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Sunday 4 December 2016

Cameron spells out plans to blitz Isil for several years

James Tapfield

Published 27/11/2015 | 02:30

A migrant displaced by the war in Syria gestures in front of Macedonian police officers near Gevgelija, Macedonia, after trying to cross the border from Greece
yesterday
A migrant displaced by the war in Syria gestures in front of Macedonian police officers near Gevgelija, Macedonia, after trying to cross the border from Greece yesterday
British Prime Minister David Cameron, who set out details of air strikes to tackle Isil

British Prime Minister David Cameron has set out his detailed case for British airstrikes against Isil in Syria as part of a "comprehensive" strategy to tackle the group.

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Mr Cameron warned that the war could take several years.

He broke his approach down into seven points, aiming to address concerns raised by the Foreign Affairs Committee in a report earlier this month.

They included building international support to end the civil war and begin a "transition" from Bashar Assad's regime, as well as boosting Syrian groups fighting Isil and cutting off the terrorists' funding streams.

But Mr Cameron rejected the idea that the UK should wait for these efforts to come to fruition before attacking strongholds such as Raqqa, saying the UK could add to the coalition's military capabilities.

Mr Cameron also reassured MPs that he only wanted the RAF to attack Isil targets - in contrast to two years ago, when the Government lost a vote that would have authorised strikes on Assad's forces.

Labour leader Jeremy Corbyn raised the prospect that British intervention could increase civilian deaths in the Syrian conflict.

He asked seven questions about the impact of bombing Syria in his response to the Prime Minister in the House of Commons.

They included whether the strategy could actually defeat Isil, whether British troops would be deployed on the ground and how water-tight the UN Security Council resolution was.

Mr Corbyn also questioned whether bombing would improve the chance of a political statement, increase terrorist attacks on Britain, or increase civilian deaths.

There was a measured and respectful debate lasting more than two and a half hours yesterday, with 103 MPs asking questions of Mr Cameron.

The Scottish National Party's leader at Westminster, Angus Robertson, indicated that his party was likely to oppose the military action.

Mr Corbyn warned of "unintended consequences" from airstrikes, but stopped short of saying he would oppose them.

A number of Tories who had previously voiced reservations about extending action seemed to have been won over - including, crucially, the Foreign Affairs Committee chairman Crispin Blunt.

However, other speakers doubted Mr Cameron's claim that there are 70,000 Syrian fighters on the ground and ready to battle Isil. Mr Cameron made clear he was not setting a timetable for a vote - or even committing to hold one.

He said he would not bring the issue to the House if there was a chance of losing, for fear of handing Isil a propaganda victory.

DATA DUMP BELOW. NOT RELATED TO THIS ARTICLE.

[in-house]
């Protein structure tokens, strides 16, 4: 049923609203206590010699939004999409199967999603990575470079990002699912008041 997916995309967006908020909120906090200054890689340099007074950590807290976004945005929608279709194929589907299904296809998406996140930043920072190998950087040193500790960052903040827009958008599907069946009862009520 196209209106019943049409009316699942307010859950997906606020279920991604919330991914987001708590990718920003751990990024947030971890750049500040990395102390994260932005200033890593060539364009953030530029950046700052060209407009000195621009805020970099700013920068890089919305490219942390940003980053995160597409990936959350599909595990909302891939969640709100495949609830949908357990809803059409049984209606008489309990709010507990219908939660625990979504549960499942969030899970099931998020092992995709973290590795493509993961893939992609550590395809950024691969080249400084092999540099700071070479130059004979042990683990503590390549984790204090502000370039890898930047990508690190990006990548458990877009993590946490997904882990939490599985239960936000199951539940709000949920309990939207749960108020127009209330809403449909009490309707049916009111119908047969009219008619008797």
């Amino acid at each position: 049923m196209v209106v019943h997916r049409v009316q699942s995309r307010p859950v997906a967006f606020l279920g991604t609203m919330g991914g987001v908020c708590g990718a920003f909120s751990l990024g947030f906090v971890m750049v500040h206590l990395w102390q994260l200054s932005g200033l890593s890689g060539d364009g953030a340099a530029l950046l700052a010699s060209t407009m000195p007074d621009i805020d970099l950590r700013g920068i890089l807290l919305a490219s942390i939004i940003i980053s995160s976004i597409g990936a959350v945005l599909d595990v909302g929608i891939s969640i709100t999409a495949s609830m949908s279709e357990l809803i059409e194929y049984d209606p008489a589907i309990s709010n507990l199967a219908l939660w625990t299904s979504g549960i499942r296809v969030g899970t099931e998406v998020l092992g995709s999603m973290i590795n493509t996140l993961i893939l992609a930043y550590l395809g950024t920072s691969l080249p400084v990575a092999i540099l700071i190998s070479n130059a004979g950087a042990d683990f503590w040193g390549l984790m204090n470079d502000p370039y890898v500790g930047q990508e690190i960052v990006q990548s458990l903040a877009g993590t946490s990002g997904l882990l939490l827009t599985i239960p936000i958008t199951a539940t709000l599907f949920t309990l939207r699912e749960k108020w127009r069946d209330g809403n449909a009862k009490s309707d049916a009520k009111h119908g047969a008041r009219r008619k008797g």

However, the position of the Labour leadership - and whether they grant their MPs a free vote - could be crucial.

The shadow Cabinet held a 90-minute meeting after Mr Cameron's statement to discuss its approach, without coming to any firm conclusion.

Members have now been sent away to consult with their constituency parties and consider over the weekend, before meeting again on Monday ahead of a potentially explosive parliamentary party session in the evening.

It appears very unlikely that Mr Corbyn will be able to unite his team on a single position. He and shadow chancellor John McDonnell have already indicated they oppose Western military involvement in the Middle East, while a number of other senior figures are thought to be in favour of targeting Isil in Syria.

That would leave Mr Corbyn with a choice between ordering his MPs to vote against - raising the possibility of a hugely damaging rebellion - or allowing a free vote and admitting his team cannot agree on a key matter of national security.

Shadow foreign secretary Hilary Benn said there were "compelling arguments" for extending RAF air strikes from Iraq into Syria.

"We are trying to make life difficult for Isil/Daesh in Syria and I think there's a very strong case for us playing our full part in doing that, given that we are currently flying missions, providing intelligence and refuelling to others who are participating," Mr Benn said.

"I think our allies look to us - particularly the French, after the grievous blow they have suffered in Paris - and they want to feel we are with them in solidarity, and I think we should be."

But Labour's Diane Abbott said she had questions about air strikes in Syria.

"I'm not sure that it would make British people safer at all. The worry is about ground troops. I do not believe there's any support in the country for British troops getting involved in a ground war in Syria."

A senior Labour source said the meeting had been "businesslike" and most shadow cabinet members spoke.

The source said "clarification" was needed on the exact form of the motion and talks with the Government were likely to take place over the weekend.

"If you are asking the shadow cabinet to make a decision they need to know what they are making a decision on," the source said.

They added that "most people" doubted there were 70,000 Free Syrian Army forces on the ground.

The meeting has "adjourned" until Monday, when another discussion will be held before a potentially crunch parliamentary party session.

However, the source said there was no deadline for a decision as no vote had been called.

Irish Independent

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